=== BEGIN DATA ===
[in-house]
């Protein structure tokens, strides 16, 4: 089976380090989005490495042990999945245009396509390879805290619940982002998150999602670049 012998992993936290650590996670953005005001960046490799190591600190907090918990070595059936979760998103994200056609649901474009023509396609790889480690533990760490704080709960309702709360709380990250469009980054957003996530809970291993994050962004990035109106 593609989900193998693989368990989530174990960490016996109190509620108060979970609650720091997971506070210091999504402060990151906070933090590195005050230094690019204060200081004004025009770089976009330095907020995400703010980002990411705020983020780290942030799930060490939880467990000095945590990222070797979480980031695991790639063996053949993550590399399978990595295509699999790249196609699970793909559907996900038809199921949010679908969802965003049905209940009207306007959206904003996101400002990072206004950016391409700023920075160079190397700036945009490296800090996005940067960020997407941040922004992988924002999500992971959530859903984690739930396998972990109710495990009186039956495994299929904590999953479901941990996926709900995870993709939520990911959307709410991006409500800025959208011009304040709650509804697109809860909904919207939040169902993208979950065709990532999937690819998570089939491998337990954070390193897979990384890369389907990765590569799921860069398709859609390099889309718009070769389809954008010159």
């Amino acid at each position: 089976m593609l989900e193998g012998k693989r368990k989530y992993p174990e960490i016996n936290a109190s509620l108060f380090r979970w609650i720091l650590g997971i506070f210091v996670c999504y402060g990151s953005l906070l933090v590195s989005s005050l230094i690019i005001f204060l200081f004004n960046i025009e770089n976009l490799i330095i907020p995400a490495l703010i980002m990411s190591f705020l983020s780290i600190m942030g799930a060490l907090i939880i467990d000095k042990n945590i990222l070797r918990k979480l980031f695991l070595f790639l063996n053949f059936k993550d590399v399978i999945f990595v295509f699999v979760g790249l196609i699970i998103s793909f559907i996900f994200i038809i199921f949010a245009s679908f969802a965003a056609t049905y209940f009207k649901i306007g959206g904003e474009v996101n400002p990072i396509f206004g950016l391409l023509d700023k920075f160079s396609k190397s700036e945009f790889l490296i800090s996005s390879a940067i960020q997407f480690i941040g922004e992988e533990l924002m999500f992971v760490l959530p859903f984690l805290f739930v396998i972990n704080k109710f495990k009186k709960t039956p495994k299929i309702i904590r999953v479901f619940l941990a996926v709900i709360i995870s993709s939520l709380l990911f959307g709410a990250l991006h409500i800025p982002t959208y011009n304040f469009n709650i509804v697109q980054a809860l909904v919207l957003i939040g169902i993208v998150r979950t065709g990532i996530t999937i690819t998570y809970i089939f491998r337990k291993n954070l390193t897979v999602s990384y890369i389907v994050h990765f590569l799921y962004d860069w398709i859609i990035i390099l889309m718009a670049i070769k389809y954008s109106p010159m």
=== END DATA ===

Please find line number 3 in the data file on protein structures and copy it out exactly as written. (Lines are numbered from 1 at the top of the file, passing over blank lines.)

């Amino acid at each position: 089976m593609l989900e193998g012998k693989r368990k989530y992993p174990e960490i016996n936290a109190s509620l108060f380090r979970w609650i720091l650590g997971i506070f210091v996670c999504y402060g990151s953005l906070l933090v590195s989005s005050l230094i690019i005001f204060l200081f004004n960046i025009e770089n976009l490799i330095i907020p995400a490495l703010i980002m990411s190591f705020l983020s780290i600190m942030g799930a060490l907090i939880i467990d000095k042990n945590i990222l070797r918990k979480l980031f695991l070595f790639l063996n053949f059936k993550d590399v399978i999945f990595v295509f699999v979760g790249l196609i699970i998103s793909f559907i996900f994200i038809i199921f949010a245009s679908f969802a965003a056609t049905y209940f009207k649901i306007g959206g904003e474009v996101n400002p990072i396509f206004g950016l391409l023509d700023k920075f160079s396609k190397s700036e945009f790889l490296i800090s996005s390879a940067i960020q997407f480690i941040g922004e992988e533990l924002m999500f992971v760490l959530p859903f984690l805290f739930v396998i972990n704080k109710f495990k009186k709960t039956p495994k299929i309702i904590r999953v479901f619940l941990a996926v709900i709360i995870s993709s939520l709380l990911f959307g709410a990250l991006h409500i800025p982002t959208y011009n304040f469009n709650i509804v697109q980054a809860l909904v919207l957003i939040g169902i993208v998150r979950t065709g990532i996530t999937i690819t998570y809970i089939f491998r337990k291993n954070l390193t897979v999602s990384y890369i389907v994050h990765f590569l799921y962004d860069w398709i859609i990035i390099l889309m718009a670049i070769k389809y954008s109106p010159m």